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Report No. 69

III. Position in England

43.15. Position in England-as to Judicial documents.-

We have noted above the Indian case law as to the scope of section 92. We may now refer to a few English cases relevant to the subject of certain judicial documents. In England, extrinsic evidence is, in general inadmissible to contradict or vary judicial documents. Thus, a country court judgment1 cannot be varied by the judge's notes,2 still less by the informal memoranda or letters of the registrar,3 and the note or certificate of his judgment supplied by a country court judge for appeal is conclusive, and cannot be varied by affidavit or shorthand notes.4

1. Phipson, (1963), pp. 721, 722, para. 1784.

2. Dews v. Ryley, LJCP 264.

3. Stonor v. Fowle, 13 AC 20 (27-28).

4. Huddleston v. Furness Ry, 15 ILR 238 (CA). 5, R. v. Tyrone J., (1917) 2 IR 437.

43.16. In R. v. Tyrone, (1917) 2 IR 437 justices, where out of five justices, only one was recorded as dissenting, The King's Bench Division was held bound by the record, and evidence to show that a decision was not that of the majority was rejected, Campbell L.C. remarking: "In recent cases the court has gone very far in allowing affidavits contradicting matters which appear regular on the face of the record. We are not inclined. to extend that practice."

IV. Question of Amendment Considered

43.17. We now revert to the law in India and should take note of a suggestion made to us namely, that in order that the section may bring out the position more clearly than at present, some change in its wording should be made. The suggestion was that two amendment should be made in the section. So far as bilateral documents are concerned-to which the section certainly applies-the matter should be dealt with first. But the question whether the section should be revised so as to provide that it will extend to unilateral documents where the matter is required by law to be reduced to writing, should also be considered on the merits.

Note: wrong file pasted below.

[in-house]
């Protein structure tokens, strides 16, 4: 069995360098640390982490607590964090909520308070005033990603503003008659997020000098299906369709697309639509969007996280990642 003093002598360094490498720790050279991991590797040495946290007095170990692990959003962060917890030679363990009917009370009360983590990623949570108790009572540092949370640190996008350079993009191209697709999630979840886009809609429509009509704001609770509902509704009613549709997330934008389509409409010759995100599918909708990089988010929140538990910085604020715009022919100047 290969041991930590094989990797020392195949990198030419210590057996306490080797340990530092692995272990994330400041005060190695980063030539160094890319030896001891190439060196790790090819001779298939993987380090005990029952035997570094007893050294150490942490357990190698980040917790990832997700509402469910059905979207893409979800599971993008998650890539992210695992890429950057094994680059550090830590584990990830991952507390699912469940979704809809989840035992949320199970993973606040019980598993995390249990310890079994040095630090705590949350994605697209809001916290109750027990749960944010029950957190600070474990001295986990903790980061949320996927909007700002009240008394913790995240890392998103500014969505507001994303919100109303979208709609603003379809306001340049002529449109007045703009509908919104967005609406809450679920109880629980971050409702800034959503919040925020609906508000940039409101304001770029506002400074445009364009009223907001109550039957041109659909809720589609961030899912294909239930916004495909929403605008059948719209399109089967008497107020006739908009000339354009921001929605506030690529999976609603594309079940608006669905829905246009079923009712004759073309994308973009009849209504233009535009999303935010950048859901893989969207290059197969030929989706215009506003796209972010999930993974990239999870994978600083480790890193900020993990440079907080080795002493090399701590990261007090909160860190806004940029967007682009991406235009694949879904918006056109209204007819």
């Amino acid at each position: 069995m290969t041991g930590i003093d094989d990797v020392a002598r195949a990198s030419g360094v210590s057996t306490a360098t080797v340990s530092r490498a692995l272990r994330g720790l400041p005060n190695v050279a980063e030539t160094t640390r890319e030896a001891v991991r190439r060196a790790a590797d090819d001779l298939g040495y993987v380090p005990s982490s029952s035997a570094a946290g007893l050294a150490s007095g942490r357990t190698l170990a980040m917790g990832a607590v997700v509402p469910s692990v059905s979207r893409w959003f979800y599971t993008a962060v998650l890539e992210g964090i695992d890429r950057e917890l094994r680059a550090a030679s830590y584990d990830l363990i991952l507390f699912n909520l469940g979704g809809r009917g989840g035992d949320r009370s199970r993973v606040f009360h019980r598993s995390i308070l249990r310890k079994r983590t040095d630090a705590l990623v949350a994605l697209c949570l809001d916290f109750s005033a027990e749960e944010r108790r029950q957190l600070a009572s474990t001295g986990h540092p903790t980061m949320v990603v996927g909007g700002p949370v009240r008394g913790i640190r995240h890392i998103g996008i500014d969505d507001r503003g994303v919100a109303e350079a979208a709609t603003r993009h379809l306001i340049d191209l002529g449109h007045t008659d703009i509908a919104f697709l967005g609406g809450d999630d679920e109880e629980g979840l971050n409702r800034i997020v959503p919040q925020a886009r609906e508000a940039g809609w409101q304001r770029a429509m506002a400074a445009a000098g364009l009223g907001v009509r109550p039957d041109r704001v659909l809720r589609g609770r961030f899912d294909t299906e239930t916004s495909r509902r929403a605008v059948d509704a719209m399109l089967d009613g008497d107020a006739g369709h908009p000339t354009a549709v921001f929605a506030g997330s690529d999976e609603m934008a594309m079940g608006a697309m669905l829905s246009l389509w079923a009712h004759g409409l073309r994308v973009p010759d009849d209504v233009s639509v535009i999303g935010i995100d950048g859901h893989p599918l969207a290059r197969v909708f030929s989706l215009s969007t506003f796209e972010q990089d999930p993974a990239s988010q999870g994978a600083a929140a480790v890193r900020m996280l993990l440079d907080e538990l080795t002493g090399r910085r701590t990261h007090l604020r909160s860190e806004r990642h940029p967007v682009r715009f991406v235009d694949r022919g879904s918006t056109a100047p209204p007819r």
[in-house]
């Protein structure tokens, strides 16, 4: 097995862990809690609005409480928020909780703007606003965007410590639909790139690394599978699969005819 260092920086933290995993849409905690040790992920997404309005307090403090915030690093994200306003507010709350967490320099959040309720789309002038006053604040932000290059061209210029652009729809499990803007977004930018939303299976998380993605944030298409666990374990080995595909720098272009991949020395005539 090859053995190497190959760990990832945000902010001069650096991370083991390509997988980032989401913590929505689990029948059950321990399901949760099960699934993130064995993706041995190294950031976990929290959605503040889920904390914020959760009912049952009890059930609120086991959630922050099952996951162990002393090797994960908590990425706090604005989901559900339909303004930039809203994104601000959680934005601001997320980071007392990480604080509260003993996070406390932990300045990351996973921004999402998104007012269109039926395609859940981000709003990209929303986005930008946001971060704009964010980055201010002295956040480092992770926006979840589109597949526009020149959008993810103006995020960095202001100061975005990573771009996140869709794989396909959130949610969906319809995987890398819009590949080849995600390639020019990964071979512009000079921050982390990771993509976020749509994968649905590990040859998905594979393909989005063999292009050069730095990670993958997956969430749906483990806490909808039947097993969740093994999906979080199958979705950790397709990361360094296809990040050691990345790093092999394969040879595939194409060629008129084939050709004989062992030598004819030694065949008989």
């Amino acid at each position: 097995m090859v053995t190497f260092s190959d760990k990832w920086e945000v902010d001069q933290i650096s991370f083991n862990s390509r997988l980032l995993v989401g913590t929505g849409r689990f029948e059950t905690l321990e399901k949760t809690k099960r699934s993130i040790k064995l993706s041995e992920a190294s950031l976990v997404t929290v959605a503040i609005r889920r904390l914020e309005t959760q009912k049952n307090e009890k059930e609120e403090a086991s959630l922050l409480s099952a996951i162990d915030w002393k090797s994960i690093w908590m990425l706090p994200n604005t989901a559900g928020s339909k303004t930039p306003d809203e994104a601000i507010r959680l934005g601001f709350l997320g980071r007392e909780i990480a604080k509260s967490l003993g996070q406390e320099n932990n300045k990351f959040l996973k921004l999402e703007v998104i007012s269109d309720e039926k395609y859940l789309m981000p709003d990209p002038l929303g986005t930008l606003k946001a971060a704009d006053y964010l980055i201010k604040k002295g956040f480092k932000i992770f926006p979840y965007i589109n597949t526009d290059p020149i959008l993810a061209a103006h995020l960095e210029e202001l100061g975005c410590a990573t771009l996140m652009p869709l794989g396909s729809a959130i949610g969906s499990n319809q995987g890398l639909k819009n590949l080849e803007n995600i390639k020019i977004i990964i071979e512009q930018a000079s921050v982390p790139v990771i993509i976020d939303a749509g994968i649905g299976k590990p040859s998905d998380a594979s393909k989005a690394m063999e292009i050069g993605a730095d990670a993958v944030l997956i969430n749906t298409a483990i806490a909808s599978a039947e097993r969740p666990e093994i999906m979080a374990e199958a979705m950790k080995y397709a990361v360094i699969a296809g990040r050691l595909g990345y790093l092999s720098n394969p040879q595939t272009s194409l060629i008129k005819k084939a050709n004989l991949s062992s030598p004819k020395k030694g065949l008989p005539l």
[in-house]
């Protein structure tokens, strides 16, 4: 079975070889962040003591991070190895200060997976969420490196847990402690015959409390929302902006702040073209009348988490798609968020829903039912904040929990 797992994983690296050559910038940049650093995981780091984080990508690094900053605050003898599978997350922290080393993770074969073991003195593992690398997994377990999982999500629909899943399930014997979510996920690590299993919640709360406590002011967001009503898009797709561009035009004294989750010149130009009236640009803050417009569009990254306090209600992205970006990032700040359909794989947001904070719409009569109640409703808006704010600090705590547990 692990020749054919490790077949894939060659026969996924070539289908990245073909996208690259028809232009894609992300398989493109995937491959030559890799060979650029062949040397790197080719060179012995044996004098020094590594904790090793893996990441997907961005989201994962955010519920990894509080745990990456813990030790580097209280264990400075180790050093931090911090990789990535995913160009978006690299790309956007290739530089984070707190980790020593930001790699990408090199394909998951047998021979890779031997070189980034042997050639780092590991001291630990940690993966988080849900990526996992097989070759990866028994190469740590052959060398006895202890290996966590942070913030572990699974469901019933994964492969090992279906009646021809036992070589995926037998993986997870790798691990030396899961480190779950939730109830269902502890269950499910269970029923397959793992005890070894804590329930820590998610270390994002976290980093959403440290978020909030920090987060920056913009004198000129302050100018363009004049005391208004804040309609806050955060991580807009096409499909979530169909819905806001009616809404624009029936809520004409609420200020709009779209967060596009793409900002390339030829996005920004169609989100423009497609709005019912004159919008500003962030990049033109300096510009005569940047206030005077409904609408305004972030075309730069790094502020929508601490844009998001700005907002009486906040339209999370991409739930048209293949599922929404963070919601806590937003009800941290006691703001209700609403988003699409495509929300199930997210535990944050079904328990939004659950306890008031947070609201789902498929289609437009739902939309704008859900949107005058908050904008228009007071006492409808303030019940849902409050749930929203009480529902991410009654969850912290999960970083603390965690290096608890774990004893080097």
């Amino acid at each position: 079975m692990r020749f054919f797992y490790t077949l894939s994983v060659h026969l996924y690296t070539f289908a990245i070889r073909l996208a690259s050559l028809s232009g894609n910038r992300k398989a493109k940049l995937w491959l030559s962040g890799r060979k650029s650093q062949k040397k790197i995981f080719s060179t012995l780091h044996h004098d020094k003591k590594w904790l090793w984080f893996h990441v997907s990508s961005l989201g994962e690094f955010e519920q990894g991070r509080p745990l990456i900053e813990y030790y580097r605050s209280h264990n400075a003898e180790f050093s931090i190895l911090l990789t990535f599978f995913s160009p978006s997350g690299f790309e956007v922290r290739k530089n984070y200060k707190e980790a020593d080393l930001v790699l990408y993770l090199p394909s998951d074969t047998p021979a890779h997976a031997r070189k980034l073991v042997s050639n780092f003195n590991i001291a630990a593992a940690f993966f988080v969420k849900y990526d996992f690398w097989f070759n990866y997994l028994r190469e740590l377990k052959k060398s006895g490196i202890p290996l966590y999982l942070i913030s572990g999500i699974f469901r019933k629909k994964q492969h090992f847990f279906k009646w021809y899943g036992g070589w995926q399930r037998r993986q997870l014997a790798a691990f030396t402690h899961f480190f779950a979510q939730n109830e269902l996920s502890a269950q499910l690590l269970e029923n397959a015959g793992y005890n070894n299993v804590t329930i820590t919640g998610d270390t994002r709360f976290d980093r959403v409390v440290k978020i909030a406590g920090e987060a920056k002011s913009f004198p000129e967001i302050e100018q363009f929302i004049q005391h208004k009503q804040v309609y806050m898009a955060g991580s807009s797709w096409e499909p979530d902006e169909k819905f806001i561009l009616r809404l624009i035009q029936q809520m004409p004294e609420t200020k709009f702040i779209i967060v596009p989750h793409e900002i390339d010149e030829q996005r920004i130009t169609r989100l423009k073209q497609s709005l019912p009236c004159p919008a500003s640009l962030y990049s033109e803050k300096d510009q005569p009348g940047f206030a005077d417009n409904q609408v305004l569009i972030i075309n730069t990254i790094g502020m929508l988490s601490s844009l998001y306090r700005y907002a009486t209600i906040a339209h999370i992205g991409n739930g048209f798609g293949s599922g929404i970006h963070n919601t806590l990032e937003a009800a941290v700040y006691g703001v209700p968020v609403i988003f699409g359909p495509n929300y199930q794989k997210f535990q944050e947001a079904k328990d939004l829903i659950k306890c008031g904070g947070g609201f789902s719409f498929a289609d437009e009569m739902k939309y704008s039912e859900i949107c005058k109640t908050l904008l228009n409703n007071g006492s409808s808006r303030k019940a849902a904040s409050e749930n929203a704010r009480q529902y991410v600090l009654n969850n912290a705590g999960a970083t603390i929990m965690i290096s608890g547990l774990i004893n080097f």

43.18. Recommendation regarding main Paragraph.-

In order to achieve the first object, it was suggested that section 92, main paragraph, should be revised as follows, and made into a sub-section1:-

"92. (1) When the terms of any such contract, grant or other disposition of property as is referred to in section 91 or any matter required by law to be reduced to the form of a document and constituting a transaction between two or more parties, have been proved according to section 91, no evidence of any oral agreement or statement shall be admitted,

(a) as between the parties to any such contract, grant or other disposition of property or their representatives in interest, for the purpose of contradicting, varying, adding to, or subtracting from, the terms of the document, or

(b) as between the parties to such transaction, or their representatives in interest, for the purpose of contradicting, varying, adding to or subtracting from the terms of the document in which the matter required by law to be reduced to the form of a document is recorded, as the case may be.

1. Section 92 was to be renumbered as sub-section (1), since a new sub-section is to be inserted, see infra.

43.19. Contradiction of non-dispositive documents.-

Another point concerns the contradiction of matters which are not bilateral and are not contracts, grants or dispositions of property, but are still required by law to be reduced to the form of a document. These are covered by the preceding section, (section 91) and when in respect of them, documentary evidence is given as required by section 91, the question naturally arises whether the documentary record can be contradicted. Important illustrations of such matters are-

(i) confessions of the accused,

(ii) statements of witnesses, and

(iii) other court proceedings-apart from the question of decrees;

(iv) resolutions of companies when required to be in writing.

A separate sub-section was suggested for the purpose. On the merits, it was stated that such a provision is needed, as otherwise the object of the law requiring the matter to be reduced to the form of a document would be defeated. It would be objectionable that a matter required by law to be reduced to the form of a document, not being a bilateral transaction, should be variable by evidence of an oral statement, since the very object of the substantive law in this case is that the written record should be exclusive and conclusive record of the matter in question.